First of all, let me repeat (from yesterday):
I am very much gladdened by yesterday’s SCOTUS decision on the right to marry. It was the right decision, without question. Before saying anything else, I understand that, from a pragmatic point of view, the 14th Amendment argument was the way to go. People certainly shouldn’t have to leave their home state in order to get married, that’s absurd and untenable.
Having said that, from the point of view of respect to the constitution, I was bothered by the fact that the full faith and credit clause of the constitution fell off the page.
For those who don’t recall what I’m talking about, Article IV, Section 1 of the United States Constitution, known as the “Full Faith and Credit Clause“, addresses the duties that states within the United States have to respect the “public acts, records, and judicial proceedings of every other state.” It’s why your driver’s license is a valid document even if you drive all the way across the country, even if one state has a harder licensing test than another.
But, still, especially if one has any actual concern for the Constitution (the rules which limit the laws), and the ability of the United States to function as a single country, a state being able to ignore the clause is disastrous. The fact that it was basically the ‘original intent’ faction which was doing this is in and of itself mindblowing.
So, after heaving a sigh of relief that the correct decision was reached I decided to do some searching on the subject. I felt that it’s disappearance from the discussion must have come from the attention of activists and press both on the bigger, more likely to have an impact, 14th Amendment. Unfortunately, I don’t think that’s the case. If I’m missing some serious discussion that legal geeks have come across, please enlighten me.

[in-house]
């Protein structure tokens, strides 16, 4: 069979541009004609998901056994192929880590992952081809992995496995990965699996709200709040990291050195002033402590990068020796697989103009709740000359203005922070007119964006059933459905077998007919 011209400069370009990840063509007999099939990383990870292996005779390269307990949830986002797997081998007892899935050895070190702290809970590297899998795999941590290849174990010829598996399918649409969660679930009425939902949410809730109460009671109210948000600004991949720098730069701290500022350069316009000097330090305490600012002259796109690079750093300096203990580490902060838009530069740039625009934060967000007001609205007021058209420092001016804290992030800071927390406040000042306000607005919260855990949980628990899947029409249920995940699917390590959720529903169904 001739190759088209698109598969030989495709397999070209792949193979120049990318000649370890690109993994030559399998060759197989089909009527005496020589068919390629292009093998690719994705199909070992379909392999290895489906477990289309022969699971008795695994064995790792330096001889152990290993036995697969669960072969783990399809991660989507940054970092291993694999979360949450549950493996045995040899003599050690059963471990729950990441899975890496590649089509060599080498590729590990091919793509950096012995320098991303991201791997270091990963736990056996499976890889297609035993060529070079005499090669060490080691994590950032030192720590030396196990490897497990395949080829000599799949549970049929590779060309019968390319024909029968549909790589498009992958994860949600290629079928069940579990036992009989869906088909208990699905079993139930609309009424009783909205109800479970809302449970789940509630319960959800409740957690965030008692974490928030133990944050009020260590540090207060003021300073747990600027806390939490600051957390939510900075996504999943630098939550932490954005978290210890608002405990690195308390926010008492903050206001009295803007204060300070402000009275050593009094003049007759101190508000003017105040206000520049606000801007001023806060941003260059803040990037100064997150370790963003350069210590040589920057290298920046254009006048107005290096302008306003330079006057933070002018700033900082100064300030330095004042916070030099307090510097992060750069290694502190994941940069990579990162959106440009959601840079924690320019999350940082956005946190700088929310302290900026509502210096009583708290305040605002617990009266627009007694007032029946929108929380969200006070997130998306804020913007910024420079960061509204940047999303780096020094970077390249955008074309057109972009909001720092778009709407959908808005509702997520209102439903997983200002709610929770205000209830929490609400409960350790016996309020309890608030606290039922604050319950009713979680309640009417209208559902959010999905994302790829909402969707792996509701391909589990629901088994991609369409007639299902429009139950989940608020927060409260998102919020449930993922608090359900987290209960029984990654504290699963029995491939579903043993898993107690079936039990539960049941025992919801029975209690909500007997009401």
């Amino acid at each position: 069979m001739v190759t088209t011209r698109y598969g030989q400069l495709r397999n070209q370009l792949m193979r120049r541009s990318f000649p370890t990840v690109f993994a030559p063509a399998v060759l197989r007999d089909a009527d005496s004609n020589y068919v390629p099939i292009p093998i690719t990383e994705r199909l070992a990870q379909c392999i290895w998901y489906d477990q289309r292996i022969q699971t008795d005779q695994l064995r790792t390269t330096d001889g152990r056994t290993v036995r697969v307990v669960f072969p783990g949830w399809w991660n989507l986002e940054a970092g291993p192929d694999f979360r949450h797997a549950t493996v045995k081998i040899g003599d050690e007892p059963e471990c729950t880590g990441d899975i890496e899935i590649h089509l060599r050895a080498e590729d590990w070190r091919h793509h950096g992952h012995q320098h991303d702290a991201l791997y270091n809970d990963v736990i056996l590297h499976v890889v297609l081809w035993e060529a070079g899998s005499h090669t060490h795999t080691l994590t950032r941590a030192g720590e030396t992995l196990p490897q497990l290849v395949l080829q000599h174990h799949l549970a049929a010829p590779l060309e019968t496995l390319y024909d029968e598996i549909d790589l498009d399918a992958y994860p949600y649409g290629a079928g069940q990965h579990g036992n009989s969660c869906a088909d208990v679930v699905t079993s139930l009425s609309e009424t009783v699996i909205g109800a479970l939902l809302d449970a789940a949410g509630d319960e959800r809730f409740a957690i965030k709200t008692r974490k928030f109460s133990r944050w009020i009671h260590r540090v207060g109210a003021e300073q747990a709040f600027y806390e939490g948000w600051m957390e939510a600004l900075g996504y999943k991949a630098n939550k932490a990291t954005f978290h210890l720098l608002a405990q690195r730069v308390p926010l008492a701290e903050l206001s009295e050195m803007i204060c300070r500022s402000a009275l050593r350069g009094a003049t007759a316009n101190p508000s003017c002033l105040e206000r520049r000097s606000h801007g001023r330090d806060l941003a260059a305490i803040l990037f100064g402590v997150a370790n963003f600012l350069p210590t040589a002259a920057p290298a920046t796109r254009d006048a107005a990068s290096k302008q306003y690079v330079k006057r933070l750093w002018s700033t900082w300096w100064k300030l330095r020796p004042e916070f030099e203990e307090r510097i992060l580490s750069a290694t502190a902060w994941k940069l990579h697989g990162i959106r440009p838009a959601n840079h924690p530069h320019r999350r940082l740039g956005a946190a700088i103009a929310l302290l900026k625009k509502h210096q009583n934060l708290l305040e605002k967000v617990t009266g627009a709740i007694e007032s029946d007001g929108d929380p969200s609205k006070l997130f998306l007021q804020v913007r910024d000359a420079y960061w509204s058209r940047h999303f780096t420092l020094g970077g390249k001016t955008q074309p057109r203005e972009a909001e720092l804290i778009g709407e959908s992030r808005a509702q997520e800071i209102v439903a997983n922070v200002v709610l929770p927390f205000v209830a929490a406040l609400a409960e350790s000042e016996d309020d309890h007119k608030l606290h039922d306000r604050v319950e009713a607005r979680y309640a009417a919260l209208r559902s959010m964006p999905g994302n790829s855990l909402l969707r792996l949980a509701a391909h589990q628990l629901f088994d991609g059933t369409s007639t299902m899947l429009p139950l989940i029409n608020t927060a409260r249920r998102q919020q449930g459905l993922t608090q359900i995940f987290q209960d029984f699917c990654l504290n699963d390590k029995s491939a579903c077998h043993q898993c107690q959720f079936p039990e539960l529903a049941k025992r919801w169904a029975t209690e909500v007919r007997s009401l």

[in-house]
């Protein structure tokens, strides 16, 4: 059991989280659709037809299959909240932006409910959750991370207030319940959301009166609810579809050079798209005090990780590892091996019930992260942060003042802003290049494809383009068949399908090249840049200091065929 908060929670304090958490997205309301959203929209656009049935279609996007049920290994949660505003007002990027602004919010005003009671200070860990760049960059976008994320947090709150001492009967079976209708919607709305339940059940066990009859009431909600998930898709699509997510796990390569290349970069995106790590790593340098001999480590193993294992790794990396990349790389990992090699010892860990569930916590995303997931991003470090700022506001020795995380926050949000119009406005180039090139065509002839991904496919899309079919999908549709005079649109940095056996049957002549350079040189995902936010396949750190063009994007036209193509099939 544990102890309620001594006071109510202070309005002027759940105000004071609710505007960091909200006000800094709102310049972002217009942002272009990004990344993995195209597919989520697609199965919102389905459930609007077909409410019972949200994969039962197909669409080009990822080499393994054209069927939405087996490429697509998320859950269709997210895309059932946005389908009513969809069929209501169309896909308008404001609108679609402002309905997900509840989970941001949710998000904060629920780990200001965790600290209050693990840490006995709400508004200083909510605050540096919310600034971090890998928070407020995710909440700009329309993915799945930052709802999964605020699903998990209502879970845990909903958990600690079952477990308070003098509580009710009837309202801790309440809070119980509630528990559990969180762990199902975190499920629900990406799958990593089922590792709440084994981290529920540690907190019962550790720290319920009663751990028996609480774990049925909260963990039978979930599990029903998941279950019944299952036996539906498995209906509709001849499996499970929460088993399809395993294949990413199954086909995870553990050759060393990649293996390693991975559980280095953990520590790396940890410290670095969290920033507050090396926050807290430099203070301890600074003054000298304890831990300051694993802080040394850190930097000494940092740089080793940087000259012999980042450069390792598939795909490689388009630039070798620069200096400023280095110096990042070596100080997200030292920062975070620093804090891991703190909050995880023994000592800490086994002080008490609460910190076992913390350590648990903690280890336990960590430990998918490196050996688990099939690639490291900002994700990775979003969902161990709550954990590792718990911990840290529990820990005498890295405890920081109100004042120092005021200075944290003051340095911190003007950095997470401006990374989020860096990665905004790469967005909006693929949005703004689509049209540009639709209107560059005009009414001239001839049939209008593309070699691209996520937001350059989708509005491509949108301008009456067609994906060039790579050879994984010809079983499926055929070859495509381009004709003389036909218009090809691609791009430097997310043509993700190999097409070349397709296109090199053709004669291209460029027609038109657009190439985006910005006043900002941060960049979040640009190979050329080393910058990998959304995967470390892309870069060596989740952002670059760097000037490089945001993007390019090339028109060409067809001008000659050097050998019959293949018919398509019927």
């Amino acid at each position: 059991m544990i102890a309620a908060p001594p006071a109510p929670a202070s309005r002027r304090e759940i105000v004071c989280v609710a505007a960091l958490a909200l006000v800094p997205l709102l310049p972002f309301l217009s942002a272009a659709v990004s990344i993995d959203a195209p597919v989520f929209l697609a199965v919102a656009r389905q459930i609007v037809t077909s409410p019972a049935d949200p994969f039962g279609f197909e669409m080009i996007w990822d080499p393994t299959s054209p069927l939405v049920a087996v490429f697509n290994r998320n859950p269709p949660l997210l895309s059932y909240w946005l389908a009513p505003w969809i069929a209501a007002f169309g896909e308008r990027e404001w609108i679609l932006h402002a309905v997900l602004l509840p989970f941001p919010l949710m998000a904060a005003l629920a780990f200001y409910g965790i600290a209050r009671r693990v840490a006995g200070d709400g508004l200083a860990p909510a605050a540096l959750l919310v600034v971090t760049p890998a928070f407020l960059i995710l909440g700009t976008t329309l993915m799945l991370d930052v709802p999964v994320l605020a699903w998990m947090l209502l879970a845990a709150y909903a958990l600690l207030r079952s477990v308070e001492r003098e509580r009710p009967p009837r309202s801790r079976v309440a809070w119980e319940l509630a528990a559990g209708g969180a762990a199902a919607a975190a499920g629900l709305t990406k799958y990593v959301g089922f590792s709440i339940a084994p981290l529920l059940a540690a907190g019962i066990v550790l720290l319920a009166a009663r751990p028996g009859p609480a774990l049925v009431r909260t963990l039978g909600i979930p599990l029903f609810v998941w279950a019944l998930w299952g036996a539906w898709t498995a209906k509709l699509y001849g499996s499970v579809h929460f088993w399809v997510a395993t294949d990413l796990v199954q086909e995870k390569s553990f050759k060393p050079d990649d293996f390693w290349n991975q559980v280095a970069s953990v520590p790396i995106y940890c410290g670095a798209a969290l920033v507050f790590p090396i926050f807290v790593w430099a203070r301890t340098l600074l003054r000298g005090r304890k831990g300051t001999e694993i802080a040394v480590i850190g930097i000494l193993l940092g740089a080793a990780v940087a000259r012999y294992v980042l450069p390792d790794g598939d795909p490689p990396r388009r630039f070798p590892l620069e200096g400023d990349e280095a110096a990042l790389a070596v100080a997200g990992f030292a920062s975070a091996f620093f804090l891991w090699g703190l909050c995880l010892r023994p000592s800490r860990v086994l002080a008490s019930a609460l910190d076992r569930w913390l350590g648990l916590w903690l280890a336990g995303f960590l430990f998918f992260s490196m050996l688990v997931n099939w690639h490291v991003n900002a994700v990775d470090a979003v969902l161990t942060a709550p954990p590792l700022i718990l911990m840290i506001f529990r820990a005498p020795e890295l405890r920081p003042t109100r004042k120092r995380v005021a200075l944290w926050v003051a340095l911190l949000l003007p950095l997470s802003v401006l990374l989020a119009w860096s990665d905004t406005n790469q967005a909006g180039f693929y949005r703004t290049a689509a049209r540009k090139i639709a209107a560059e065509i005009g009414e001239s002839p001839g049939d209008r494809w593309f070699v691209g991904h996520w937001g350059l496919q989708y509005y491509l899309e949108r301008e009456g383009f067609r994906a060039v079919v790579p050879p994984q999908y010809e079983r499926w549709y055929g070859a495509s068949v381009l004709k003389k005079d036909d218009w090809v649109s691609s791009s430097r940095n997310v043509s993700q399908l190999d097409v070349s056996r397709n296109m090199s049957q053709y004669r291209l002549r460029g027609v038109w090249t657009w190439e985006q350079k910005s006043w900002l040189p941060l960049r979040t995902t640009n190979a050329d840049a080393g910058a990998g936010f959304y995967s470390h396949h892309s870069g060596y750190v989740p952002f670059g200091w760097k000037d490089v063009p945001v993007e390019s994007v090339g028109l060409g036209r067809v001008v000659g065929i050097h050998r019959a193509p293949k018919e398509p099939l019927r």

The Writ of Certiorari Henri-Obergfell v Hodges (PDF download) definitely mentions it. Explicitly, on page 29:
The Sixth Circuit decision likewise exacerbates asplit in the circuits on a separate question alsodeeply important to same-sex families and theirchildren whether a state must accord full faith andcredit to sister state judgments of adoption ofchildren parented by same-sex couples.
Compare Adar v. Smith 639 F.3d146 (5th Cir.) (en banc),cert. denied, 132 S. Ct. 400 (2011) (holding Louisiana notobligated to accord full faith and credit to out-of-stateadoption decree for purpose of naming both fathers ontheir Louisiana-born adopted child’s birth certificate) withFinstuen v. Crutcher, 496 F.3d 1139 (10th Cir. 2007)(holding the contrary, in Oklahoma challenge).
The district court correctly ruled that “[t]his backwardevolution in Ohio” violates the guarantee of full faith and credit.App. 154a-55a n.i. This Court has long made clear that statescannot disregard foreign judgments based on their own publicpolicy preferences. Baker v. General Motors Corp. , 522 U.S. 222,232-33 (1998) (“[O]ur decisions support no roving ‘public policyexception’ to the full faith and credit due judgments” (citationomitted)); id. at 243 (Kennedy, J., concurring) (“We have oftenrecognized the second State’s obligation to give effect to anotherState’s judgments even when the law underlying those judgmentscontravenes the public policy of the second State.”) Instead, the FullFaith and Credit Clause “ordered submission by one State even tohostile policies reflected in the judgment of another State, becausethe practical operation of the federal system . . . demanded it.” Estinv. Estin, 334 U.S. 541, 546 (1948).
Lanham v. Lanham, 117 N.W. 787, 788 (Wis. 1908)
the Wisconsin Supreme Court refused to recognize asister-state marriage that was in violation of the forum’stemporary prohibition on remarriage following a divorce.
Osoinach v. Watkins, 180 So. 577, 581 (Ala. 1938).
The Alabama Supreme Court employed similarreasoning when declining to recognize a marriagebetween an uncle and niece even though themarriage was valid at the place of celebration.
full faith and credit ‘is less demanding with respectto choice of laws’ than it is with respect to judgments.”Thus, because a marriage is not a judgment,courts may consult “the forum State’s ‘public policy.’”
Although the majority did not specifically address the Vitale-Talmas Petitioners‘ Full Faith and Credit claim, its blanketreversal of all decisions below reversed the district court‘sruling on that claim as well.